The road is difficult enough, even for a beginner. I can tell you that even having a band master teaching me when I first started out, he taught me the wrong way to use my tongue when tonguing notes. 45 Years later, I found out that the reason I had always had problems in double and triple tonguing stemmed all the way back to that first teacher. Sure enough, I went back to my old Arban books and lo and behold, the right way was explained and I then began to relearn (with the help of professional playing friends).

    There are really no shortcuts. Even Louis Armstrong, starting out in the lowest position in having opportunities, found teachers and worked his highney off learning the basics and then continued to work it off for years and years getting good at it. If you really love this thing called music, and it sounds like you do, sit down and think your way through what you really want to do with it; then think your way through how you can get there. Than get off your duff and GO. But never stop thinking!

    Best of luck and if we who maybe have already found our calling can be of help, keep asking and we should respond.
  7. urban1ninja

    urban1ninja New Friend

    Jan 22, 2009
    Rgood: i live by the pimlico racetracks...

    pader: tommorrow im gonna go to the library and see if they have any books on trumpet technique.

    and just btw: i taught myself bass-guitar and i learned alot of music theory.
  8. bagmangood

    bagmangood Forte User

    I've played a fair amount of bass, and have a considerable knowledge of music theory
    but bringing trumpet playing to a level where you can play the music well enough to truly respect it requires more. There are too many details that you have to work with someone to get a consistent approach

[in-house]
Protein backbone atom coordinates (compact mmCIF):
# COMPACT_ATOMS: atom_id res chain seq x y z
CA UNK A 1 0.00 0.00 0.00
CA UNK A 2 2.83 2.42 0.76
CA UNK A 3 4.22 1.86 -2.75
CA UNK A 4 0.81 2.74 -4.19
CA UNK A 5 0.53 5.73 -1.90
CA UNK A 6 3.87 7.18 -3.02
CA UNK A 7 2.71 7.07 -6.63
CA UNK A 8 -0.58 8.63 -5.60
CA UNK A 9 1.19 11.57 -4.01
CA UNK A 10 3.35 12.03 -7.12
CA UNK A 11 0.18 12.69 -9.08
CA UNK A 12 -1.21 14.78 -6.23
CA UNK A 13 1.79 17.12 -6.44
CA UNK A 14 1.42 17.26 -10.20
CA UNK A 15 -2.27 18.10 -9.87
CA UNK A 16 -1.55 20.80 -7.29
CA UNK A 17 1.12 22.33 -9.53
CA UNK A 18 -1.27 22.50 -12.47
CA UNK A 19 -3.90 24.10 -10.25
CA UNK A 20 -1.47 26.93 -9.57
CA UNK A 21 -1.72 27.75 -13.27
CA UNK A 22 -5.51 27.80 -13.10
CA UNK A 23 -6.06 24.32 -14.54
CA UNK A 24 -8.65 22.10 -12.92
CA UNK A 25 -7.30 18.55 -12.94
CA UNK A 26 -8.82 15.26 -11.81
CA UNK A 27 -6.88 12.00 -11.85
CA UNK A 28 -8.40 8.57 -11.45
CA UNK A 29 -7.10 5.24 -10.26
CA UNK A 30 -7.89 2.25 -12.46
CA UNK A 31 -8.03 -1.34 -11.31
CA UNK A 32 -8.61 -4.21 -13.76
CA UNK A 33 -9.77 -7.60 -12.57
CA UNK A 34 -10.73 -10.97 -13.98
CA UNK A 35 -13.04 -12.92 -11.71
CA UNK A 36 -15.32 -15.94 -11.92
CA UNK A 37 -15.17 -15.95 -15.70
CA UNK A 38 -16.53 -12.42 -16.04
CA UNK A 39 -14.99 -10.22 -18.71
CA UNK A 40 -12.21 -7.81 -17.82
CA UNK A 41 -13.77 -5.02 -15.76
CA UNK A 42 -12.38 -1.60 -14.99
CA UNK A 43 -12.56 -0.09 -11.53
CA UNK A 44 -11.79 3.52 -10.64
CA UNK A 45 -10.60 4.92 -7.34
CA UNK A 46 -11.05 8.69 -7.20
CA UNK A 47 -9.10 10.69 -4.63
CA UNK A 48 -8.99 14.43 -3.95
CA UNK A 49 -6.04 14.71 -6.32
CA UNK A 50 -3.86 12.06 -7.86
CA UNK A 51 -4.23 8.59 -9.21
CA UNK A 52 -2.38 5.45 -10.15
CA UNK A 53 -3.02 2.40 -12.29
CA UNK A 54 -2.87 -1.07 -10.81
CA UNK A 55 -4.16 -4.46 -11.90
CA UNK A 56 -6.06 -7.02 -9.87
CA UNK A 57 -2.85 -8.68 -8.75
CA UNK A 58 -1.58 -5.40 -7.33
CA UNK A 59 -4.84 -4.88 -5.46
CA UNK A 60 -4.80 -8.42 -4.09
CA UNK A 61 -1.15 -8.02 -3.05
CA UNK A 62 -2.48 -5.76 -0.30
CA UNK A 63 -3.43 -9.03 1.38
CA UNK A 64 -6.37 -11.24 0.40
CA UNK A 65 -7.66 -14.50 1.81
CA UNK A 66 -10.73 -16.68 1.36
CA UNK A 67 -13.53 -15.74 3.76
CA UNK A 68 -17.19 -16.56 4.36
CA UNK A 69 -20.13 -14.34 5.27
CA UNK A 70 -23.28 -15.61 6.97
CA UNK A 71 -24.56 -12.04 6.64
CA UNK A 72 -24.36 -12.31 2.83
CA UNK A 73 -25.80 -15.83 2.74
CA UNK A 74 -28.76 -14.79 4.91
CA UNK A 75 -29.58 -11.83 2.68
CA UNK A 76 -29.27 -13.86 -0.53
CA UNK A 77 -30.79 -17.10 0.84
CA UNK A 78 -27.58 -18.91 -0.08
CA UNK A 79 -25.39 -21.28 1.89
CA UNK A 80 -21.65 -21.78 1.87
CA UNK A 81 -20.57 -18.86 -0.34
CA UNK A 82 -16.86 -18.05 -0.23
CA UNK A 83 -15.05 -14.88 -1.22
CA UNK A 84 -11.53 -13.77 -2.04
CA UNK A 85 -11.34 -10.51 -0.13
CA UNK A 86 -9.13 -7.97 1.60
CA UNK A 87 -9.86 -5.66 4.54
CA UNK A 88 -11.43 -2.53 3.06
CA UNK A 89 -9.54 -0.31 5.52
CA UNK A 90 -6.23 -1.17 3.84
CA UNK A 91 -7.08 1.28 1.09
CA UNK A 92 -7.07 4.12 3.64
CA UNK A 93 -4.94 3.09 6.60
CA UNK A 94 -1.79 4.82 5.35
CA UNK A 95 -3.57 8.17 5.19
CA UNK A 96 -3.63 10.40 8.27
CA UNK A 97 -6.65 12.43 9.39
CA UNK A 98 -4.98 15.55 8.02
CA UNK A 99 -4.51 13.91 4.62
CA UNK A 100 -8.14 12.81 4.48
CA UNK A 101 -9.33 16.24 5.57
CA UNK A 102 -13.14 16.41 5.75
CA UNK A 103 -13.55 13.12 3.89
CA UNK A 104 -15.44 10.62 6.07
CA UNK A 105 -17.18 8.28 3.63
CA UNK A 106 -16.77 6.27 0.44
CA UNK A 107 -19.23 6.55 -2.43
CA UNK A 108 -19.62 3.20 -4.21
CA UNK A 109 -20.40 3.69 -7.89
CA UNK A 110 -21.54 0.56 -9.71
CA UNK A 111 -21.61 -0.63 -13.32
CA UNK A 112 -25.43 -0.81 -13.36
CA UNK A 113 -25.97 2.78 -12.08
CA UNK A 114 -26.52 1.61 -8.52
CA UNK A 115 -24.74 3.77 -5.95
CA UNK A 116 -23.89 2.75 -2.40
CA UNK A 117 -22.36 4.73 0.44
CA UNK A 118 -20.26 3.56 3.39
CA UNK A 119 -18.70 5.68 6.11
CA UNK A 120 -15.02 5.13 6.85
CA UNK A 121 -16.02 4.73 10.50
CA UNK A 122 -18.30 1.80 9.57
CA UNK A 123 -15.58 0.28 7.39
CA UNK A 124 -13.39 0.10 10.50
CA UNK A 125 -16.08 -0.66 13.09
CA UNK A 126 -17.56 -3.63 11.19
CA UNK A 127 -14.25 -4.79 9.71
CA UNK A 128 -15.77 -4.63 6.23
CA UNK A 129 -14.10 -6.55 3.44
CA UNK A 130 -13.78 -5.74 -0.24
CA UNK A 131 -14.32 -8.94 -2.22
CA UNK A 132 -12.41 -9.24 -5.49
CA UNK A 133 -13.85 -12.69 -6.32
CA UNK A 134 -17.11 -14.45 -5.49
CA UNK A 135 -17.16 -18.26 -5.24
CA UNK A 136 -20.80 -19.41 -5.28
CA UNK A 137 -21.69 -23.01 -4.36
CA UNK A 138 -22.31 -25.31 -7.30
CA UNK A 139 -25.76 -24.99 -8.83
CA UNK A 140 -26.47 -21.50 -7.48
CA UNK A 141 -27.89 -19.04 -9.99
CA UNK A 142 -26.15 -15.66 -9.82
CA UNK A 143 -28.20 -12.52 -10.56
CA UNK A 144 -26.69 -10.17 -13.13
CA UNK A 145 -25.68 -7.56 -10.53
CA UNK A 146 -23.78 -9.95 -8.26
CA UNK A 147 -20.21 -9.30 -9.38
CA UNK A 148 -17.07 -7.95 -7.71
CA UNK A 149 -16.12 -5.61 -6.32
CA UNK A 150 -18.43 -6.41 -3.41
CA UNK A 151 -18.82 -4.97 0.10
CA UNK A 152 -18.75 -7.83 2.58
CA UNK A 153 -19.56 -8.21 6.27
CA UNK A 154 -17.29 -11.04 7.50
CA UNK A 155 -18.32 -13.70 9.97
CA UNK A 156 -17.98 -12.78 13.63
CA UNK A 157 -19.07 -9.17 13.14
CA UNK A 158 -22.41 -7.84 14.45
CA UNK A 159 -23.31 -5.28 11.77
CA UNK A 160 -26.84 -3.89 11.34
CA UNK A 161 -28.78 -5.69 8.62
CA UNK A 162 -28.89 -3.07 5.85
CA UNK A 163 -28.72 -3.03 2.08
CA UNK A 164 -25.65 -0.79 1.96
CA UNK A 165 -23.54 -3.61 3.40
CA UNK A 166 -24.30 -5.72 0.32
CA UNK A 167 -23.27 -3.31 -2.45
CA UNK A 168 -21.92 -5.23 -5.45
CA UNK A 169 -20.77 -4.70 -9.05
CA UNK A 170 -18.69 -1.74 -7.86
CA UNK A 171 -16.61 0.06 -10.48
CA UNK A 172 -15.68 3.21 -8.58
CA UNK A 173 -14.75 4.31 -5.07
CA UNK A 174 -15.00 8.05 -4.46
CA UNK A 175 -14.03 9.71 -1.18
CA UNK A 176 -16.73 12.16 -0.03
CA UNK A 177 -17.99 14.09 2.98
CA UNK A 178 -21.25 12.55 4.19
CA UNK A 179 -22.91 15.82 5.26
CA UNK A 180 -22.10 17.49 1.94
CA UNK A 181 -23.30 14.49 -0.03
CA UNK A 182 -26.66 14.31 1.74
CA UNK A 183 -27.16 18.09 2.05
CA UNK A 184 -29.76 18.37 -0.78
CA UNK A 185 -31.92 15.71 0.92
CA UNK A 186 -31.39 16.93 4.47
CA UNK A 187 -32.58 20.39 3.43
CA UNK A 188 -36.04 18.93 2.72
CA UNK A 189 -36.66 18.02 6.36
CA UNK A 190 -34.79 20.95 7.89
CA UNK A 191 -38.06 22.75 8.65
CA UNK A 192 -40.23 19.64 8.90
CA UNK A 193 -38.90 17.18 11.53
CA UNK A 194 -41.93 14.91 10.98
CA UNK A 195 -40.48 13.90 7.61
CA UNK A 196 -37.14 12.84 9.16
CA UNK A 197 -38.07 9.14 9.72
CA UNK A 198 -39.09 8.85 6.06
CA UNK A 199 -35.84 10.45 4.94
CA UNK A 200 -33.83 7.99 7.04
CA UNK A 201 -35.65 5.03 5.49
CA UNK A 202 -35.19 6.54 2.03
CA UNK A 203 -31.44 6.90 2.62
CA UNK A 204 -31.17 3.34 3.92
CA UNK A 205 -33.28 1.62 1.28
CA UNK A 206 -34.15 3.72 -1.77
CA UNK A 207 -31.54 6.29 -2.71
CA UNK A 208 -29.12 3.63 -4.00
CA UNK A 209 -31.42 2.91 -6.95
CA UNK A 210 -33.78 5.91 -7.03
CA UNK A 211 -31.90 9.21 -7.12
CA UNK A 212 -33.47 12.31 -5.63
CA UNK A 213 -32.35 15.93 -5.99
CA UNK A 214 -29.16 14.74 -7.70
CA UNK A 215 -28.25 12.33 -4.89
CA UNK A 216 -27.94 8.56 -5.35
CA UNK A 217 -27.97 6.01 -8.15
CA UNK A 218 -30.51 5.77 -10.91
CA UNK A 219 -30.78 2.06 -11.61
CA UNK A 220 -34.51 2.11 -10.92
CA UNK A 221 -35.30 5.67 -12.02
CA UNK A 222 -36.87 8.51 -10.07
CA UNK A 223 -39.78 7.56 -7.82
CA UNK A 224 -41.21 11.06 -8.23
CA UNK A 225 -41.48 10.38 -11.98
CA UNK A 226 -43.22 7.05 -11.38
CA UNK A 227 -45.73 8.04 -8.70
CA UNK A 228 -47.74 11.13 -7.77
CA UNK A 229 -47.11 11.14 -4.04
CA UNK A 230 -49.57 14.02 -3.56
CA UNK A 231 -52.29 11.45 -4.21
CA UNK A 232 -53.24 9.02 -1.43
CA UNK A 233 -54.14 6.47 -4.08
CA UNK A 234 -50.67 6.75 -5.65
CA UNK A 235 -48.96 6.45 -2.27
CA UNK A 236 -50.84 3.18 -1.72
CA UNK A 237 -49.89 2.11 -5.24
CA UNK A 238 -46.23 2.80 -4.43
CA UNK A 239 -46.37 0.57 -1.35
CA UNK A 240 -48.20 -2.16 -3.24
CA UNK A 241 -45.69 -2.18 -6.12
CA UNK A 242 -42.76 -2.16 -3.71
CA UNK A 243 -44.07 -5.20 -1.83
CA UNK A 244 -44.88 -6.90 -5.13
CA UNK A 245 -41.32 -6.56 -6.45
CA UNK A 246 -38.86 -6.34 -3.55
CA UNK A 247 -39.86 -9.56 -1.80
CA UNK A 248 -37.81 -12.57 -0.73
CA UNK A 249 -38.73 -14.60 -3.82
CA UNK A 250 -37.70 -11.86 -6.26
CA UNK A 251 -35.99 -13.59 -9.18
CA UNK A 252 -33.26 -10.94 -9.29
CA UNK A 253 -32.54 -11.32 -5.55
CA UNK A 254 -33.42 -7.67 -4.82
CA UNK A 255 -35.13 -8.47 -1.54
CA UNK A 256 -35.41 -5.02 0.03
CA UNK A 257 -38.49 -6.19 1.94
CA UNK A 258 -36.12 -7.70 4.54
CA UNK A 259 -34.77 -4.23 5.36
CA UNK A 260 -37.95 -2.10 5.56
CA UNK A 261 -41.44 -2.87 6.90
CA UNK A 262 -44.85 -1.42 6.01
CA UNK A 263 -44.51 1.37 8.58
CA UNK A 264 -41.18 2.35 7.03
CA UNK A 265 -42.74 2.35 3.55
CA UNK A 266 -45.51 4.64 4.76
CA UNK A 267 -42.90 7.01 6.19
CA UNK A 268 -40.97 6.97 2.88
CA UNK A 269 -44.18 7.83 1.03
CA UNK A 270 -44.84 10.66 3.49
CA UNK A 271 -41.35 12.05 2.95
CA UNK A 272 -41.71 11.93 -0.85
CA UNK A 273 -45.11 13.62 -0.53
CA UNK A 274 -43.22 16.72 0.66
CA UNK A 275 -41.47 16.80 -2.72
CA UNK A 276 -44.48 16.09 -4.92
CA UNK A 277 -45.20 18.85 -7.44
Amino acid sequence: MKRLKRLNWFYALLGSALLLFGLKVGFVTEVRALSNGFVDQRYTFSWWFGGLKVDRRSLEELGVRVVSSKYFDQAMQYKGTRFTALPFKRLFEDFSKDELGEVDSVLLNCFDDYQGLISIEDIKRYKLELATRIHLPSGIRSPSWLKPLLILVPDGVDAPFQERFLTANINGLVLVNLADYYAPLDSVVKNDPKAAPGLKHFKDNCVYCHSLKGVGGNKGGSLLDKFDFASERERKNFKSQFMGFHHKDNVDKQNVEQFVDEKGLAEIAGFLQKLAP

9. edcon1981

    edcon1981 Mezzo Forte User

    Jun 25, 2008
    Central Jersey
    wow, i can't believe that a school on the outskirts of baltimore has no music program... what grade are you in?

    have you resolved your blowing issues? if not blow through the horn without trying to play a note. if there's noticable resistance then there's an obstruction... be it alien or one of the valves rotated incorrectly. if not then you just need to work on producing sound.
  10. ccNochops

    ccNochops Piano User

    Sep 30, 2006
    White Marsh, VA
    Got to disagree with some of the thread responses here, put on my asbestos suit, here goes. You wanna play trumpet? Then you go on and learn it, go find the basic book any good music store is gonna have a copy. Can't find someone to show you, then go on and try anyhow. You've got something inside you that many starting players don't have or are pushed into from outside influences and that's desire. Quit because no one will show you? Never! Ask any of the ringers on this board if they EVER backed down from a fight with their horns and a musical not, can't happen, not in a trumpet player's psyche. If trumpet playing is in your blood, you'll know soon enough, people don't pick instruments, instruments pick people. If I had been left to the nay sayers, I'd be a clarinet player right now.....or worse, a sax player. ;-) Light the burners boys......:play:
    simonstl likes this.